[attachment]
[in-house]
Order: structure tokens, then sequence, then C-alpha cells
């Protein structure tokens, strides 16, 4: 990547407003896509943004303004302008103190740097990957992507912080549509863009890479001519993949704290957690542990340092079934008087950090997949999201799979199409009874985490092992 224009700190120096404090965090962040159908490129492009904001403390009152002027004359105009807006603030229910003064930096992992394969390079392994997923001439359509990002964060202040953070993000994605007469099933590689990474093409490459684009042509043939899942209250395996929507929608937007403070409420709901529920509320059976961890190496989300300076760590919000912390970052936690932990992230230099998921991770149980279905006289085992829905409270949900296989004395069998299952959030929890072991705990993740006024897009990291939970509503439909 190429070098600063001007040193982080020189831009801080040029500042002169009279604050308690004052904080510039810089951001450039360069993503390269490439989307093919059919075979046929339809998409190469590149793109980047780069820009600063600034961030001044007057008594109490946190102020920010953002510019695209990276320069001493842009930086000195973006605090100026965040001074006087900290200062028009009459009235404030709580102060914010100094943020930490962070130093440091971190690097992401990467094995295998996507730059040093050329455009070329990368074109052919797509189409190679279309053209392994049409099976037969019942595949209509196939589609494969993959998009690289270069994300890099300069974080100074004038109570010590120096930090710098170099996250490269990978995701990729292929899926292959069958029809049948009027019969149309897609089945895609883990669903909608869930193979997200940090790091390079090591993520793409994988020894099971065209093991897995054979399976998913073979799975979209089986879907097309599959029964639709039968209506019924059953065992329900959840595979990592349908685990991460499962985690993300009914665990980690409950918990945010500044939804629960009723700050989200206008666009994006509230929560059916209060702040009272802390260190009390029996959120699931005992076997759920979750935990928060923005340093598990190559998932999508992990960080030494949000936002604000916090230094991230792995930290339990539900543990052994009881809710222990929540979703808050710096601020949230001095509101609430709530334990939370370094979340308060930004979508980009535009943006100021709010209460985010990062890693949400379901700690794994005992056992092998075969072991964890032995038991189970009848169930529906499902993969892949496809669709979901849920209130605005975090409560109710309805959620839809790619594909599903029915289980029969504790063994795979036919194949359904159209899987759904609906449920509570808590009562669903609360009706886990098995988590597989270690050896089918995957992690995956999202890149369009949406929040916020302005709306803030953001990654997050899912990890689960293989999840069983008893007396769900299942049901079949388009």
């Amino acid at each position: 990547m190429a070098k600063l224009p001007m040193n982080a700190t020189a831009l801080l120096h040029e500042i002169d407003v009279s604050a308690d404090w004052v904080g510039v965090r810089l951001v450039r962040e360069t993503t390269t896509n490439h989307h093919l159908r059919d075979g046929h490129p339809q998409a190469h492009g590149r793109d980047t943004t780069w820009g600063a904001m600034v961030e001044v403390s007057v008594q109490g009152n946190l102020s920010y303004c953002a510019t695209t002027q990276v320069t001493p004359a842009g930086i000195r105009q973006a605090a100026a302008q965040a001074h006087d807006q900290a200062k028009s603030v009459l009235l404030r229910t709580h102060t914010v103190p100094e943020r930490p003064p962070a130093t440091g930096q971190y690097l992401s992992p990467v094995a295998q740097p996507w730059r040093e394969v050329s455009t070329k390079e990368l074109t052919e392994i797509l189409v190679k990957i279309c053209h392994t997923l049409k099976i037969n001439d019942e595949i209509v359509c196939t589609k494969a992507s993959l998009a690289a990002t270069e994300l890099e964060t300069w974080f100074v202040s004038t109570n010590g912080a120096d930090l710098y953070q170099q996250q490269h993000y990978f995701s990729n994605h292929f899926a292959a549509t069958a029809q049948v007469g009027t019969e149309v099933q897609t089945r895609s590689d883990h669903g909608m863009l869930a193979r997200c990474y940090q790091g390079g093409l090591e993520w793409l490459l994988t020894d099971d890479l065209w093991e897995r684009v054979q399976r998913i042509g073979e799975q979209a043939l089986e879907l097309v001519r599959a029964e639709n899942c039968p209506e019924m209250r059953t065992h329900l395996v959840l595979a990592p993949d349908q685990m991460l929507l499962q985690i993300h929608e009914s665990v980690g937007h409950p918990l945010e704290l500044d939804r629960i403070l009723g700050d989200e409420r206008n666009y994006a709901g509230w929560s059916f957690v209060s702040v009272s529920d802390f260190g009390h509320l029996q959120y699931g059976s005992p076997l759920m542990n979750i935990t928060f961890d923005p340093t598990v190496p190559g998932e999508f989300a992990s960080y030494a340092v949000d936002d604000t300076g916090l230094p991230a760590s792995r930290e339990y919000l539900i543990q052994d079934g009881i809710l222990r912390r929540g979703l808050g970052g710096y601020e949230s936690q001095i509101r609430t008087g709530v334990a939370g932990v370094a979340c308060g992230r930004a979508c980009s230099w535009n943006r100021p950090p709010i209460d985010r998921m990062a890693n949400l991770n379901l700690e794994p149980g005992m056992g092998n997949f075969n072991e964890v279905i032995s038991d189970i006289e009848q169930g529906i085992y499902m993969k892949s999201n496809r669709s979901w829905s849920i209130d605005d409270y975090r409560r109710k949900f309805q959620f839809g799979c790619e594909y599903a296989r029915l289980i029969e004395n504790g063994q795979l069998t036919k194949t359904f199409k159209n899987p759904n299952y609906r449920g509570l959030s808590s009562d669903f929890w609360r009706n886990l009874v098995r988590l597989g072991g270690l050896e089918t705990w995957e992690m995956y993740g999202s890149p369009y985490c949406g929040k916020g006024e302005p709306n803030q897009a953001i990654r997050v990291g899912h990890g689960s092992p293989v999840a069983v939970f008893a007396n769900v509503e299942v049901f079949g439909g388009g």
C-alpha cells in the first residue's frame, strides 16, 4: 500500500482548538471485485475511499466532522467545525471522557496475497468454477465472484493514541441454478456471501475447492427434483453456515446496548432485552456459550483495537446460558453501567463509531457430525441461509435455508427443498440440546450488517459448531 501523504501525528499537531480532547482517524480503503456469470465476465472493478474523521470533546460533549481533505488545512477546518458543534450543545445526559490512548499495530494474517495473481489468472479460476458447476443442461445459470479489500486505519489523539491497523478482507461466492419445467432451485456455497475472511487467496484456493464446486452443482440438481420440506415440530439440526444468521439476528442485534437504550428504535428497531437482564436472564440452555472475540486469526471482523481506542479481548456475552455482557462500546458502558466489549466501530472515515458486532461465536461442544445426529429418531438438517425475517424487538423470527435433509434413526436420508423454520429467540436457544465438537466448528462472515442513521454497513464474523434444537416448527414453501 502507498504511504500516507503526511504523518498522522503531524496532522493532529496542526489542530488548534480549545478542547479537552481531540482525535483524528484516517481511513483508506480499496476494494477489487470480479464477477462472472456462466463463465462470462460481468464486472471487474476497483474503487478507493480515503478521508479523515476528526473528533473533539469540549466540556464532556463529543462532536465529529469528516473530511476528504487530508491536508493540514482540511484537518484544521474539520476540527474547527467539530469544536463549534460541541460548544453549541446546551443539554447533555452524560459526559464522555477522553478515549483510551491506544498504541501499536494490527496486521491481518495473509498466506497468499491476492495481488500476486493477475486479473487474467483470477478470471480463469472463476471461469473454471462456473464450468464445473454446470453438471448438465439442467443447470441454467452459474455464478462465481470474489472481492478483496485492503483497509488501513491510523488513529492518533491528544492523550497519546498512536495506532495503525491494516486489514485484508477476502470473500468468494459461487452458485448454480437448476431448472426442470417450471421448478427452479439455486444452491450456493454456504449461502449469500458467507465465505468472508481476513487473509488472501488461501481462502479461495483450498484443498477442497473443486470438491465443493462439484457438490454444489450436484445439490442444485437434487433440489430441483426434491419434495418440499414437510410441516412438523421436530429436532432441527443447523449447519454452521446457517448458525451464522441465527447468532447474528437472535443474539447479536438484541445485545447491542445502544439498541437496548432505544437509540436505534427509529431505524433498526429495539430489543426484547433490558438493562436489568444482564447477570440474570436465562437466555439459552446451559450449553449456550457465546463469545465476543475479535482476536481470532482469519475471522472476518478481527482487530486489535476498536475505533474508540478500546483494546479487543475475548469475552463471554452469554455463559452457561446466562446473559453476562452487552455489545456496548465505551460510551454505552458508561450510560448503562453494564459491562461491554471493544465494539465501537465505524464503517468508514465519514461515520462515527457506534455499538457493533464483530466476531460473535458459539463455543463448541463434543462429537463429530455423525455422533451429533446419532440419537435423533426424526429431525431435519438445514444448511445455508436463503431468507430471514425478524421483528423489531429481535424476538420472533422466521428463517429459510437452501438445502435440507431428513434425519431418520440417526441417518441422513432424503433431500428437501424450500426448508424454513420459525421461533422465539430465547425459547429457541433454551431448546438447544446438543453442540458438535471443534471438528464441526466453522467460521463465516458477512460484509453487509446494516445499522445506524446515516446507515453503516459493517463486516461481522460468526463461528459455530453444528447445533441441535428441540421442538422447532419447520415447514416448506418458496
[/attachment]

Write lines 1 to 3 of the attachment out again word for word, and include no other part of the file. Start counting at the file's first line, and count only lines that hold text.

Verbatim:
[in-house]
Order: structure tokens, then sequence, then C-alpha cells
């Protein structure tokens, strides 16, 4: 990547407003896509943004303004302008103190740097990957992507912080549509863009890479001519993949704290957690542990340092079934008087950090997949999201799979199409009874985490092992 224009700190120096404090965090962040159908490129492009904001403390009152002027004359105009807006603030229910003064930096992992394969390079392994997923001439359509990002964060202040953070993000994605007469099933590689990474093409490459684009042509043939899942209250395996929507929608937007403070409420709901529920509320059976961890190496989300300076760590919000912390970052936690932990992230230099998921991770149980279905006289085992829905409270949900296989004395069998299952959030929890072991705990993740006024897009990291939970509503439909 190429070098600063001007040193982080020189831009801080040029500042002169009279604050308690004052904080510039810089951001450039360069993503390269490439989307093919059919075979046929339809998409190469590149793109980047780069820009600063600034961030001044007057008594109490946190102020920010953002510019695209990276320069001493842009930086000195973006605090100026965040001074006087900290200062028009009459009235404030709580102060914010100094943020930490962070130093440091971190690097992401990467094995295998996507730059040093050329455009070329990368074109052919797509189409190679279309053209392994049409099976037969019942595949209509196939589609494969993959998009690289270069994300890099300069974080100074004038109570010590120096930090710098170099996250490269990978995701990729292929899926292959069958029809049948009027019969149309897609089945895609883990669903909608869930193979997200940090790091390079090591993520793409994988020894099971065209093991897995054979399976998913073979799975979209089986879907097309599959029964639709039968209506019924059953065992329900959840595979990592349908685990991460499962985690993300009914665990980690409950918990945010500044939804629960009723700050989200206008666009994006509230929560059916209060702040009272802390260190009390029996959120699931005992076997759920979750935990928060923005340093598990190559998932999508992990960080030494949000936002604000916090230094991230792995930290339990539900543990052994009881809710222990929540979703808050710096601020949230001095509101609430709530334990939370370094979340308060930004979508980009535009943006100021709010209460985010990062890693949400379901700690794994005992056992092998075969072991964890032995038991189970009848169930529906499902993969892949496809669709979901849920209130605005975090409560109710309805959620839809790619594909599903029915289980029969504790063994795979036919194949359904159209899987759904609906449920509570808590009562669903609360009706886990098995988590597989270690050896089918995957992690995956999202890149369009949406929040916020302005709306803030953001990654997050899912990890689960293989999840069983008893007396769900299942049901079949388009």